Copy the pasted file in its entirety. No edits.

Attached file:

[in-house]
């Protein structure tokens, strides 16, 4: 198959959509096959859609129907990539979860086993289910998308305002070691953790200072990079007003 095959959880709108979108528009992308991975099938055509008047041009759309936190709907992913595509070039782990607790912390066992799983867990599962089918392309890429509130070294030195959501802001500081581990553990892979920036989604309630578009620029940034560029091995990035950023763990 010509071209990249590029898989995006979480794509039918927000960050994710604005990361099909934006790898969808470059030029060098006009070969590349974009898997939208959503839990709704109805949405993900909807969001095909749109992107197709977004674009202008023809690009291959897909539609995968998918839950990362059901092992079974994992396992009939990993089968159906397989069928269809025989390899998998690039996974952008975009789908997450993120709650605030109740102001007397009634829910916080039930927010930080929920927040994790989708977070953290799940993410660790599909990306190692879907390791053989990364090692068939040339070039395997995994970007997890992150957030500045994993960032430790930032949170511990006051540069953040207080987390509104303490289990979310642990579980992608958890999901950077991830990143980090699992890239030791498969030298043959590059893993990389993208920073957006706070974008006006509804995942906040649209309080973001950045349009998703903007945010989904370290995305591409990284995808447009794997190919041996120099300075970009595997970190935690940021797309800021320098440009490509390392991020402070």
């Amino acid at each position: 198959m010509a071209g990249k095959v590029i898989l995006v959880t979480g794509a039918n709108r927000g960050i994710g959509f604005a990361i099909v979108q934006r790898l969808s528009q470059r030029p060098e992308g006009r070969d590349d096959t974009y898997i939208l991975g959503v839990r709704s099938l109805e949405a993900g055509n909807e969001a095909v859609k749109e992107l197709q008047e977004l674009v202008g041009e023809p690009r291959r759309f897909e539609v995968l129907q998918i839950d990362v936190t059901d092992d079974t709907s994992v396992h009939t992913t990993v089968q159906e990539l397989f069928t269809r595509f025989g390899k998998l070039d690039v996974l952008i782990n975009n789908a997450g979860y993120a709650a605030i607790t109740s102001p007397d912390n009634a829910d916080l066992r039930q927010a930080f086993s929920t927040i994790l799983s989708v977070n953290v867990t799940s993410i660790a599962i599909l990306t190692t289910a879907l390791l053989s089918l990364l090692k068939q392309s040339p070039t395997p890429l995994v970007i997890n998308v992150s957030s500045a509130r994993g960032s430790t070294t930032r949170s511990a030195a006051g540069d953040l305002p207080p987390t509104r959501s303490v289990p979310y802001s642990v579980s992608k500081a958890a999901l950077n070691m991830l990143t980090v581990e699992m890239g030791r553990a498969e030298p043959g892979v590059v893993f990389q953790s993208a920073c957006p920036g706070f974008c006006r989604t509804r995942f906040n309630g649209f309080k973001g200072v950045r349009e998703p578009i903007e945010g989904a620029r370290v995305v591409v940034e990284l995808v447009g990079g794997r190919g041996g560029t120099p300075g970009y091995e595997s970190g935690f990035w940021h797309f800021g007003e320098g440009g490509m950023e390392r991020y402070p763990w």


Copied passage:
[in-house]
């Protein structure tokens, strides 16, 4: 198959959509096959859609129907990539979860086993289910998308305002070691953790200072990079007003 095959959880709108979108528009992308991975099938055509008047041009759309936190709907992913595509070039782990607790912390066992799983867990599962089918392309890429509130070294030195959501802001500081581990553990892979920036989604309630578009620029940034560029091995990035950023763990 010509071209990249590029898989995006979480794509039918927000960050994710604005990361099909934006790898969808470059030029060098006009070969590349974009898997939208959503839990709704109805949405993900909807969001095909749109992107197709977004674009202008023809690009291959897909539609995968998918839950990362059901092992079974994992396992009939990993089968159906397989069928269809025989390899998998690039996974952008975009789908997450993120709650605030109740102001007397009634829910916080039930927010930080929920927040994790989708977070953290799940993410660790599909990306190692879907390791053989990364090692068939040339070039395997995994970007997890992150957030500045994993960032430790930032949170511990006051540069953040207080987390509104303490289990979310642990579980992608958890999901950077991830990143980090699992890239030791498969030298043959590059893993990389993208920073957006706070974008006006509804995942906040649209309080973001950045349009998703903007945010989904370290995305591409990284995808447009794997190919041996120099300075970009595997970190935690940021797309800021320098440009490509390392991020402070």
């Amino acid at each position: 198959m010509a071209g990249k095959v590029i898989l995006v959880t979480g794509a039918n709108r927000g960050i994710g959509f604005a990361i099909v979108q934006r790898l969808s528009q470059r030029p060098e992308g006009r070969d590349d096959t974009y898997i939208l991975g959503v839990r709704s099938l109805e949405a993900g055509n909807e969001a095909v859609k749109e992107l197709q008047e977004l674009v202008g041009e023809p690009r291959r759309f897909e539609v995968l129907q998918i839950d990362v936190t059901d092992d079974t709907s994992v396992h009939t992913t990993v089968q159906e990539l397989f069928t269809r595509f025989g390899k998998l070039d690039v996974l952008i782990n975009n789908a997450g979860y993120a709650a605030i607790t109740s102001p007397d912390n009634a829910d916080l066992r039930q927010a930080f086993s929920t927040i994790l799983s989708v977070n953290v867990t799940s993410i660790a599962i599909l990306t190692t289910a879907l390791l053989s089918l990364l090692k068939q392309s040339p070039t395997p890429l995994v970007i997890n998308v992150s957030s500045a509130r994993g960032s430790t070294t930032r949170s511990a030195a006051g540069d953040l305002p207080p987390t509104r959501s303490v289990p979310y802001s642990v579980s992608k500081a958890a999901l950077n070691m991830l990143t980090v581990e699992m890239g030791r553990a498969e030298p043959g892979v590059v893993f990389q953790s993208a920073c957006p920036g706070f974008c006006r989604t509804r995942f906040n309630g649209f309080k973001g200072v950045r349009e998703p578009i903007e945010g989904a620029r370290v995305v591409v940034e990284l995808v447009g990079g794997r190919g041996g560029t120099p300075g970009y091995e595997s970190g935690f990035w940021h797309f800021g007003e320098g440009g490509m950023e390392r991020y402070p763990w």